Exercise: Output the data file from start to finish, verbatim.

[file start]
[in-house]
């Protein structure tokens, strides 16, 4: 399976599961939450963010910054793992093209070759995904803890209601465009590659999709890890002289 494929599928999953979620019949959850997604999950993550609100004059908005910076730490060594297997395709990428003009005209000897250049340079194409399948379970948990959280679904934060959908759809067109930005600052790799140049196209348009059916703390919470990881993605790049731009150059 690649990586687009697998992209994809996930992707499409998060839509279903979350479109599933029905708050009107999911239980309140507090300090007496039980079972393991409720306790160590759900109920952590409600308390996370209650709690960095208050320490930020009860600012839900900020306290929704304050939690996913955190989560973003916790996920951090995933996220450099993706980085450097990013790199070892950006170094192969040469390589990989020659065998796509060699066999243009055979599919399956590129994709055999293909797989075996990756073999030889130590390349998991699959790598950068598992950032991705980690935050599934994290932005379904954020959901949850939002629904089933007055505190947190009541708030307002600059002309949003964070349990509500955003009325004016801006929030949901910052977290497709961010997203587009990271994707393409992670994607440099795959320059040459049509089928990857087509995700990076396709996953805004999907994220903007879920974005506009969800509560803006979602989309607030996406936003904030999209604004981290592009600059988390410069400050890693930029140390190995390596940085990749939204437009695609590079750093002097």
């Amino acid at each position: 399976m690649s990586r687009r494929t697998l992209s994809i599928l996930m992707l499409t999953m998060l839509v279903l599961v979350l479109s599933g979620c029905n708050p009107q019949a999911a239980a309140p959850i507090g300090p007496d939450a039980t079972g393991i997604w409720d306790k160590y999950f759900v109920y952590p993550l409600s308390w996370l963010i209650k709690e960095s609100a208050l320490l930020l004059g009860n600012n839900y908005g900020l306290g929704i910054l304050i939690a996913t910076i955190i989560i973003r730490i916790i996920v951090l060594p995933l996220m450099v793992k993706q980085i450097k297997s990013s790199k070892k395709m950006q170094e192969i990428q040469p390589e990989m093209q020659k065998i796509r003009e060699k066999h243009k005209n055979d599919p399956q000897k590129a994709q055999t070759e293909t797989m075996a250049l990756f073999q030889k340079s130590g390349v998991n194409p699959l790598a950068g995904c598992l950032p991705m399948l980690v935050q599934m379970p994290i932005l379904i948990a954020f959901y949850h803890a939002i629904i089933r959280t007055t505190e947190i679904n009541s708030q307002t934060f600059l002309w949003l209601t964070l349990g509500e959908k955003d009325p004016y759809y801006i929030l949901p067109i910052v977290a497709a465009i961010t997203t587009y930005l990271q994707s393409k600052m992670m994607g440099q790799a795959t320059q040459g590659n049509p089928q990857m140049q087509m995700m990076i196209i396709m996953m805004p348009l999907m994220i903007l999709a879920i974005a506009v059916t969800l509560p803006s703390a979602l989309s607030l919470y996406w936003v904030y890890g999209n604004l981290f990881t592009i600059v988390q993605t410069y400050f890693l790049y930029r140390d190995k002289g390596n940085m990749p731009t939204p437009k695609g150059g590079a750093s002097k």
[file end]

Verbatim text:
[in-house]
């Protein structure tokens, strides 16, 4: 399976599961939450963010910054793992093209070759995904803890209601465009590659999709890890002289 494929599928999953979620019949959850997604999950993550609100004059908005910076730490060594297997395709990428003009005209000897250049340079194409399948379970948990959280679904934060959908759809067109930005600052790799140049196209348009059916703390919470990881993605790049731009150059 690649990586687009697998992209994809996930992707499409998060839509279903979350479109599933029905708050009107999911239980309140507090300090007496039980079972393991409720306790160590759900109920952590409600308390996370209650709690960095208050320490930020009860600012839900900020306290929704304050939690996913955190989560973003916790996920951090995933996220450099993706980085450097990013790199070892950006170094192969040469390589990989020659065998796509060699066999243009055979599919399956590129994709055999293909797989075996990756073999030889130590390349998991699959790598950068598992950032991705980690935050599934994290932005379904954020959901949850939002629904089933007055505190947190009541708030307002600059002309949003964070349990509500955003009325004016801006929030949901910052977290497709961010997203587009990271994707393409992670994607440099795959320059040459049509089928990857087509995700990076396709996953805004999907994220903007879920974005506009969800509560803006979602989309607030996406936003904030999209604004981290592009600059988390410069400050890693930029140390190995390596940085990749939204437009695609590079750093002097």
């Amino acid at each position: 399976m690649s990586r687009r494929t697998l992209s994809i599928l996930m992707l499409t999953m998060l839509v279903l599961v979350l479109s599933g979620c029905n708050p009107q019949a999911a239980a309140p959850i507090g300090p007496d939450a039980t079972g393991i997604w409720d306790k160590y999950f759900v109920y952590p993550l409600s308390w996370l963010i209650k709690e960095s609100a208050l320490l930020l004059g009860n600012n839900y908005g900020l306290g929704i910054l304050i939690a996913t910076i955190i989560i973003r730490i916790i996920v951090l060594p995933l996220m450099v793992k993706q980085i450097k297997s990013s790199k070892k395709m950006q170094e192969i990428q040469p390589e990989m093209q020659k065998i796509r003009e060699k066999h243009k005209n055979d599919p399956q000897k590129a994709q055999t070759e293909t797989m075996a250049l990756f073999q030889k340079s130590g390349v998991n194409p699959l790598a950068g995904c598992l950032p991705m399948l980690v935050q599934m379970p994290i932005l379904i948990a954020f959901y949850h803890a939002i629904i089933r959280t007055t505190e947190i679904n009541s708030q307002t934060f600059l002309w949003l209601t964070l349990g509500e959908k955003d009325p004016y759809y801006i929030l949901p067109i910052v977290a497709a465009i961010t997203t587009y930005l990271q994707s393409k600052m992670m994607g440099q790799a795959t320059q040459g590659n049509p089928q990857m140049q087509m995700m990076i196209i396709m996953m805004p348009l999907m994220i903007l999709a879920i974005a506009v059916t969800l509560p803006s703390a979602l989309s607030l919470y996406w936003v904030y890890g999209n604004l981290f990881t592009i600059v988390q993605t410069y400050f890693l790049y930029r140390d190995k002289g390596n940085m990749p731009t939204p437009k695609g150059g590079a750093s002097k």